The following is the second of a series of posts which offer an alternative view of Holy Week. This is just a wacky exercise of creative writing that asks the question, “What if this is what had happened?”
Miriam yawned for the fifty-first time this morning, and tapped the tabletop absentmindedly. Her market stall, located just outside the Temple entrance, had done a poor business.
She sold a variety of religious trinkets, including Torah bubblegum, Legos Exodus sets, and Passover finger puppets. She was looking forward to the big tourist rush leading up to Passover, but so far, she hadn’t seen any impact on her business.
Miriam was also worried that her competitors across the street had got the best of her this year. They were selling “Kosher Style”-themed items, including T-shirts, bumper stickers, and armbands. It was awfully kitschy, she thought, until she turned and perused her own stock.
Inside the Temple courtyard, business was moving at a brisk clip. If Miriam leaned forward just enough, she could see the doves, chickens, and other fowl in cages on the ground, as well as the endless currency exchange booths. Around the corner, she was positive there was a bookie counter, where the men could place bets on any subject matter they liked, including how much longer Pilate would last in Palestine, and who would win the next Roman wrestling championship.
She watched as two elderly men made their way up the road, past her booth, and into the Temple area. She spat in the dust in contempt as they passed. They were members of the Sanhedrin Party; they had brokered a deal with the Romans for control of the Temple. All the Sanhedrin really wanted was a cut of the profits made by innocent shopkeepers like herself and her family. In return, they went along with whatever Pilate wanted, which was simply to remain submissive and quiet.
Miriam was a faithful member of the Milk-and-Honey Party, which believed in no taxes and even less government. She could have cared less about the Temple either; after all, as a woman, she wasn’t allowed to enter the courtyard. All she and her family wanted was the freedom to sell their trinkets and make a simple living.
The robes of the passing Sanhedrin men had scarcely whisked through the Temple gates when she heard the distant thunder.
“What’s that?” she asked, to no one in particular.
Meanwhile, Chuck was racing through the narrow back streets of Jerusalem, headed for the Temple area. Jesus, on horseback, was taking a longer route, in order to make a bigger impression on the citizenry. He was supposed to keep flashing his smile, waving his sword, and shouting revolutionary slogans, whipping up popular support for his coup.
Chuck and a contingent of mercenaries were to reach the Temple and secure the gates, so that Jesus could make another grand entrance, this time at the seat of religious power. This had been the consultants’ idea.
“After entering the city, head to the Temple first, and take it over,” said the first suit. “You must control the Temple, and thereby prove to the citizens of Israel that you have the blessing of God on your cause. Might makes right, after all.”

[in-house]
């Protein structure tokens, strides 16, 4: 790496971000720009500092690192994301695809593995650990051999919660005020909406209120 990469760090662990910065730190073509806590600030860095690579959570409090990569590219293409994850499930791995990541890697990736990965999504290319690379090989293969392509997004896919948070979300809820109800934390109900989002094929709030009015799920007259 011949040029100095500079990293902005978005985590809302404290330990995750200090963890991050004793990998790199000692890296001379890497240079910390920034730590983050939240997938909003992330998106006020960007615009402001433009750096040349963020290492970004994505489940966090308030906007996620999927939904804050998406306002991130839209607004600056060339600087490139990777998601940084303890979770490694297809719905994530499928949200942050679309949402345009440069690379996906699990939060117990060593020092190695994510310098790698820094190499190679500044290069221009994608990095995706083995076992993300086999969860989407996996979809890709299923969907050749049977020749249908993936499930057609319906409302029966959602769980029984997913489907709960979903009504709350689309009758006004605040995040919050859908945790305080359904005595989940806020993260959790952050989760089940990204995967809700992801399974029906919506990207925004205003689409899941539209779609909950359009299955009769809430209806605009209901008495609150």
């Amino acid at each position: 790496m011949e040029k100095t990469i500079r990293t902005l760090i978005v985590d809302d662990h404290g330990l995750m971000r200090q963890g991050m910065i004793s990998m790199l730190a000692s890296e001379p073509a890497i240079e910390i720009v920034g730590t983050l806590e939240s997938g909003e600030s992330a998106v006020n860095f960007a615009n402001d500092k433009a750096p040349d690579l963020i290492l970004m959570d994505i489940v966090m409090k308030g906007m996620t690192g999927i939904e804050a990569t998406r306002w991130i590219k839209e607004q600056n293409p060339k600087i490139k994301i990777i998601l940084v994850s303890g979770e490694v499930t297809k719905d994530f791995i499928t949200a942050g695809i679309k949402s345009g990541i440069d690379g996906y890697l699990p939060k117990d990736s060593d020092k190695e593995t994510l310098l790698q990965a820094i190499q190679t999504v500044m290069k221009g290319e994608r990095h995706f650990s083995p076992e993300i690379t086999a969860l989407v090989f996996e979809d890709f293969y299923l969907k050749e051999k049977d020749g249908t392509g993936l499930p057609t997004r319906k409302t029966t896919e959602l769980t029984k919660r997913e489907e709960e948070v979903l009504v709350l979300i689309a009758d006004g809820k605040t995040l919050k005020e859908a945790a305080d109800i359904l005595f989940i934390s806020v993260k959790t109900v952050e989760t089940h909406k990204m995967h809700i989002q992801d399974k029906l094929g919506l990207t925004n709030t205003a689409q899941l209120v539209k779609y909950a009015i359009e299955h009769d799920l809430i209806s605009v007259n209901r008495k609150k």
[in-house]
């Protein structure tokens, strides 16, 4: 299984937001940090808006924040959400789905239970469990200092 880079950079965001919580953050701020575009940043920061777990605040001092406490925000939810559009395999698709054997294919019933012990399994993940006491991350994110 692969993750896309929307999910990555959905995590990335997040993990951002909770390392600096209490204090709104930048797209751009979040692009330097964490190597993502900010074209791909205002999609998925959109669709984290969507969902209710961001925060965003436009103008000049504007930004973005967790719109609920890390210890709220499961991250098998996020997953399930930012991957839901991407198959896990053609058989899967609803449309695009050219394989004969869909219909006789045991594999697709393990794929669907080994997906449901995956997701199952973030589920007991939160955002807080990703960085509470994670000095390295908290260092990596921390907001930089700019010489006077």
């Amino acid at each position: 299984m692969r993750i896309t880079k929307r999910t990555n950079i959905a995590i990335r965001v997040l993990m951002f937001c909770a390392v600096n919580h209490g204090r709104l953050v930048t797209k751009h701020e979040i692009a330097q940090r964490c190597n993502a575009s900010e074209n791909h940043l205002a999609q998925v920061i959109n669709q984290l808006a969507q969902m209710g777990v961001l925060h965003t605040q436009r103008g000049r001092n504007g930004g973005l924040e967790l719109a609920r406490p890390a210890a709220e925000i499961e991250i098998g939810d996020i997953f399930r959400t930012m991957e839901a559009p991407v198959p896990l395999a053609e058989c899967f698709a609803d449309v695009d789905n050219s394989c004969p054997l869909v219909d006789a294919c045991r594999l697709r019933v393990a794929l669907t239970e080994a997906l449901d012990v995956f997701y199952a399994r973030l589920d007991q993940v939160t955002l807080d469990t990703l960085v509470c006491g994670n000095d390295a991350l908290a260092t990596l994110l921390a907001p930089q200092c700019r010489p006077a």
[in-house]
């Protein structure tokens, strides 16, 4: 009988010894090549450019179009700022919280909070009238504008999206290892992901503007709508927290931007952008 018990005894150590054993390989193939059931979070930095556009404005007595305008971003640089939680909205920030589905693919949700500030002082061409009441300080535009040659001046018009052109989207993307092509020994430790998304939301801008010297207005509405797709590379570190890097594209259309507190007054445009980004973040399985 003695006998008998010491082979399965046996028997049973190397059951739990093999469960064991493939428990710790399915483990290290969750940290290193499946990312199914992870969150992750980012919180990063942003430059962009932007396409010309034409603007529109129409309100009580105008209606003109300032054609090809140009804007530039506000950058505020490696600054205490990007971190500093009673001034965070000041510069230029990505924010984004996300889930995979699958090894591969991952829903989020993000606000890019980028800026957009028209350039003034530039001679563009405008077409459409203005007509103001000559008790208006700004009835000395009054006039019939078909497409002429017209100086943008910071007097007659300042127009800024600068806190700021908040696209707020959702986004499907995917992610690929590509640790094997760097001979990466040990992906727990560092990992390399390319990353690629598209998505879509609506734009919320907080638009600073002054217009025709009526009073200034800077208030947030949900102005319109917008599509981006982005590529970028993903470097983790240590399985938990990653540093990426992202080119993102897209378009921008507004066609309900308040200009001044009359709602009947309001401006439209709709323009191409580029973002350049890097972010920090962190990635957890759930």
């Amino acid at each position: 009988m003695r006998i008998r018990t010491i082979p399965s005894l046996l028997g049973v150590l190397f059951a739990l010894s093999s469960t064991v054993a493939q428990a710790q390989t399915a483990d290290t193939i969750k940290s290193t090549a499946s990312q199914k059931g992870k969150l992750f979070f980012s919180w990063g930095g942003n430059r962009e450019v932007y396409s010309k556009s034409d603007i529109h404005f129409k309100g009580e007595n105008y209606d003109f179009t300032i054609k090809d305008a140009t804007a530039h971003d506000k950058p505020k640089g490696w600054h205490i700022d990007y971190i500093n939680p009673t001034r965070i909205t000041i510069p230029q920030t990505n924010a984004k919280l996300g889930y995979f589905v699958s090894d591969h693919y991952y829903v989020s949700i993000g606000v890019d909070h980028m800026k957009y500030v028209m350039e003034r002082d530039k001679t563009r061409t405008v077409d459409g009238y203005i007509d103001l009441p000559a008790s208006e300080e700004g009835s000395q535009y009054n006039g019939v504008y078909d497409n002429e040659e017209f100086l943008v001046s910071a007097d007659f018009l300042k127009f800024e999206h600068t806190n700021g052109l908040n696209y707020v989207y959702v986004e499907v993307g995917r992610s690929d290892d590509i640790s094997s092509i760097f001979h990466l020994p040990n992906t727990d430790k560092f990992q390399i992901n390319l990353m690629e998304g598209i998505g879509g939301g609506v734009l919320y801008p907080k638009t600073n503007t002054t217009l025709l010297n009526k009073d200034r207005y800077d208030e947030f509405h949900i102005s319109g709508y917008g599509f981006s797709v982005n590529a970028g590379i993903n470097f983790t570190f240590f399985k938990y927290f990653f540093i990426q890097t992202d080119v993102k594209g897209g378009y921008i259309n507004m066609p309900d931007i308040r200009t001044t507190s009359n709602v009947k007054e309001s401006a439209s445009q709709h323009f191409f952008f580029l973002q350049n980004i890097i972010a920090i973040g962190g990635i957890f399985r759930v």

“What about the priests?” asked Simon the Zealot, who was, of course, zealous to do away with a few of them.
The second suit looked at the first suit and said, “Do what you have to do,” which elicited a hearty whoop from Simon.
Chuck was anxious to prevent a complete bloodbath, but on the other hand, he knew better than to interfere with the resentments of nationalists. As he made his way up the street toward the Temple, he began screaming at bystanders, beggars, and shopkeepers to get out of the way.
“Get out of here!” he shouted. “Trouble is coming! Shoo!”
As he passed Miriam’s stand, he flung his arm, knocking her figurines to the ground. She gasped in horror, and flung herself down to pick them up.
Only a few moments had passed before a stallion raced past her into the Temple courtyard. She looked up and saw a majestic figure quickly dismount. He unrolled a whip and then began thrashing it about wildly, upending tables, knocking open cages, and chasing white-bearded priests.
A couple of soldiers took up guard at the entrance, and began violently removing everyone from the courtyard. They threw out old men on their ear, kicked young boys to the curb, and waved machine guns at young adults. They tossed chickens over the walls, and scattered the cows to run loose in the streets.
Gradually, the man with the whip at the center of the action took control of the space. He placed guards at every corner of the Temple Mount, secured the Holy Place, and set up a radio control station. He ordered all the priests to be rounded up and marched away.
Miriam watched them being led off to a spot behind the Holy of Holies, and though secretly happy to see the priests in misery, she was nonetheless horrified when she heard the shouted orders, the countdown, and the systematic firing of rifles.
She clutched her remaining trinkets to her chest, holding them tightly as if her life depended on it. She wondered what she was witnessing — a new regime? a new religious order? a new oppression?
Her doubts and concerns were momentarily erased when she caught sight of the young man loitering across the street. He was hanging back, peering into the courtyard. On his face, she caught a thin, ironic smile. He was electric with excitement, alive with the sheen of young rebellion.
Her heart skipped a beat. She had never seen anyone so gloriously handsome.
When Lev turned, he saw her gazing at him from the shadows.
TO BE CONTINUED